Bush: No Half Measures From Syria

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President Bush (search) said Wednesday that Syria's (search) withdrawal plans in Lebanon are just a "a half measure" and that Syrian intelligence services exercise "heavy-handed" influence in Lebanon's government.

Bush reiterated his call on Syria to remove all of its soldiers and intelligence forces from Lebanon (search) and said the United States was consulting with allies about possible steps if Damascus refuses.

"One thing a lot of people don't understand is Syrian influence is heavy-handed through the involvement of intelligence servicstion-and-answer session in the Oval Office. "And they must remove both for the election to be free."

Parliamentary elections are scheduled for May.

Bush spoke during a meeting with Romanian President Traian Basescu (search), who is on a three-day visit to the United States.

"The Syrians must remove their troops as well as their intelligence services," Bush said, calling on Syrian President Bashar Assad to comply with U.N. demands for a complete withdrawal.

Bush said Assad's promise to pull back to the Bekaa Valley (search) was not enough.

"That is a half measure," Bush said. "It is a measure but it's a half measure."

Bush said he would work with allies to pressure Syria: "The world is speaking now. That's what President Assad must understand. That's not just the Western world that speaks."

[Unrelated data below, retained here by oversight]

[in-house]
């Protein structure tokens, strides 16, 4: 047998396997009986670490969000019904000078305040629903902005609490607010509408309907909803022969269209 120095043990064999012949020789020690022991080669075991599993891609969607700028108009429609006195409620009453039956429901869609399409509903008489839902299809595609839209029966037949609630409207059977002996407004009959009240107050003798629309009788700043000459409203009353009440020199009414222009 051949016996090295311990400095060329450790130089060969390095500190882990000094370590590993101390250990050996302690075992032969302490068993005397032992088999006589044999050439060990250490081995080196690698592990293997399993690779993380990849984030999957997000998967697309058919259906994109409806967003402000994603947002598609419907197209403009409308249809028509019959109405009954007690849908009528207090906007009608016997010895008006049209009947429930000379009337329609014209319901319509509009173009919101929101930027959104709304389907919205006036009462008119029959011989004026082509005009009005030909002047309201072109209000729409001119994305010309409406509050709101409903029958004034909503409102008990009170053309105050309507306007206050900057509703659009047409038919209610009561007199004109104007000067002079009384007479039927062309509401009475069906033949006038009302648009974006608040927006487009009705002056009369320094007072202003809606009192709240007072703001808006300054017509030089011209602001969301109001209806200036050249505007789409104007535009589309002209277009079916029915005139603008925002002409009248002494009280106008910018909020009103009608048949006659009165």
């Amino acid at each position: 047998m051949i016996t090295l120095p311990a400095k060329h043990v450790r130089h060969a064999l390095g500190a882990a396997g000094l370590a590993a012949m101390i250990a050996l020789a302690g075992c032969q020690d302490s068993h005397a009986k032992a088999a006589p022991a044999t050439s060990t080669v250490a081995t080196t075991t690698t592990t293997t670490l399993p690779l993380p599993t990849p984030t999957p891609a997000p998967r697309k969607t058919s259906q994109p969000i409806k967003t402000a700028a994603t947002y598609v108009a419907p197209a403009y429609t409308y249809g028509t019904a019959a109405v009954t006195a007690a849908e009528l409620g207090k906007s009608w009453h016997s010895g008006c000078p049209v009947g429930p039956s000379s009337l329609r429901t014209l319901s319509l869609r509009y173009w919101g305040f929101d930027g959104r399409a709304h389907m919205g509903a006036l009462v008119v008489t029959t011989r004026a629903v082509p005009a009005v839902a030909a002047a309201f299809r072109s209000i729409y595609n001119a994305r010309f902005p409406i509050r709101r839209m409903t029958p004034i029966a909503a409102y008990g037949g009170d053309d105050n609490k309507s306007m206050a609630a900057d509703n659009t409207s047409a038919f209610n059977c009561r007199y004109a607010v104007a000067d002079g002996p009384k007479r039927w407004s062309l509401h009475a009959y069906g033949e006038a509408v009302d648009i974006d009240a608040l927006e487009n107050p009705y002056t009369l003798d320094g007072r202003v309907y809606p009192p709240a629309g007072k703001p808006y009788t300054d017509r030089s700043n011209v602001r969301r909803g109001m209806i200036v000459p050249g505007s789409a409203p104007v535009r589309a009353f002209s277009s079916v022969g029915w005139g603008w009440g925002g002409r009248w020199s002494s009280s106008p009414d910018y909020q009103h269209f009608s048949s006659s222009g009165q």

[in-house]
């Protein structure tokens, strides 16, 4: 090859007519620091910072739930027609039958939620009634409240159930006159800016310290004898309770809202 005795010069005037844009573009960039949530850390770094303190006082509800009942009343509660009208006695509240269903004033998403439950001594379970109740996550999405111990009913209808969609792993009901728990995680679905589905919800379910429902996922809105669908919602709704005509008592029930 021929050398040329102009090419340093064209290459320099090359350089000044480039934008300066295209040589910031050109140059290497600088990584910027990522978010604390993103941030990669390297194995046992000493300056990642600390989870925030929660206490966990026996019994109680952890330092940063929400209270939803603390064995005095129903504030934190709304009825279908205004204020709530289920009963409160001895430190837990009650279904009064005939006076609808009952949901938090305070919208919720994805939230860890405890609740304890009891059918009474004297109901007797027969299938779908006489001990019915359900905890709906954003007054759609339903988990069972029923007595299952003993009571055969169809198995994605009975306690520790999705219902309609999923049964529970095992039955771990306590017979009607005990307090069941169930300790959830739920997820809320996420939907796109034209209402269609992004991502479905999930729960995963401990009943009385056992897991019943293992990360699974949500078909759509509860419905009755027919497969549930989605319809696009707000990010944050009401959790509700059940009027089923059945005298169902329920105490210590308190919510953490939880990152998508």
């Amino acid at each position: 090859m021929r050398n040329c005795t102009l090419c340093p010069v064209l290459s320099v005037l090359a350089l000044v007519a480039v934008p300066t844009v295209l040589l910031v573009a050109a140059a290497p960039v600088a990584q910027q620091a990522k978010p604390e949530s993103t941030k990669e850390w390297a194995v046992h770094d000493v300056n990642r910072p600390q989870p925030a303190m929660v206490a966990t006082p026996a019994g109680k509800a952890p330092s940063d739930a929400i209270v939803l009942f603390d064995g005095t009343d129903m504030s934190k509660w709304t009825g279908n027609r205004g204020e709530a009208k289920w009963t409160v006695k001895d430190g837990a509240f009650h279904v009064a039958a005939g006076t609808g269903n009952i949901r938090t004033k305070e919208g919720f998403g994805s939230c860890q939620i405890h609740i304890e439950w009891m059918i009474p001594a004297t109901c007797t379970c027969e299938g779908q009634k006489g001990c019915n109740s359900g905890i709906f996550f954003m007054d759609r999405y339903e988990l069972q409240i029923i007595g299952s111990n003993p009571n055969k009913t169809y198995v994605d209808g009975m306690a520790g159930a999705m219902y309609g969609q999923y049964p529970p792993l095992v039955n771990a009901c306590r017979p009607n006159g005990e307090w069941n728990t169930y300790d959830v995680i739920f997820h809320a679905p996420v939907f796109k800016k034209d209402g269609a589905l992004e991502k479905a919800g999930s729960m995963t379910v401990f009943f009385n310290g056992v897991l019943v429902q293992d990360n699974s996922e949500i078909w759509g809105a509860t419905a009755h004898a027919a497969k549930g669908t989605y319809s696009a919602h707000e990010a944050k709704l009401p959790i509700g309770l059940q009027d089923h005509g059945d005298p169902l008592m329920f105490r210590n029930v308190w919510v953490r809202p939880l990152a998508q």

Bush said he was impressed by Saudi Crown Prince Abdullah's (search) admonition to Assad to abide by U.N. demands.

Bush also expressed new concerns about Iran's suspected nuclear ambitions.

"I think it's very important for the United States to continue to work with our friends and allies which believe that the Iranians want a nuclear weapon and which know that Iran possessing a nuclear weapon would be very destabilizing," the president said.

He said that on his recent trip to Europe, he found common ground with many allies who are worried about Iran's intentions.

"One reason there needs to be worry about Iran is that it is a non-transparent society. There's no openness," Bush said.

"And so I think it's very wise for the free world to be concerned about Iranian weapons -- Iranians' desire to develop a weapon -- and it's very easy for them to solve the problem, and that is to not only to give assurances about any nuclear weapons program, but to allow for IAEA inspection processes in a transparent way."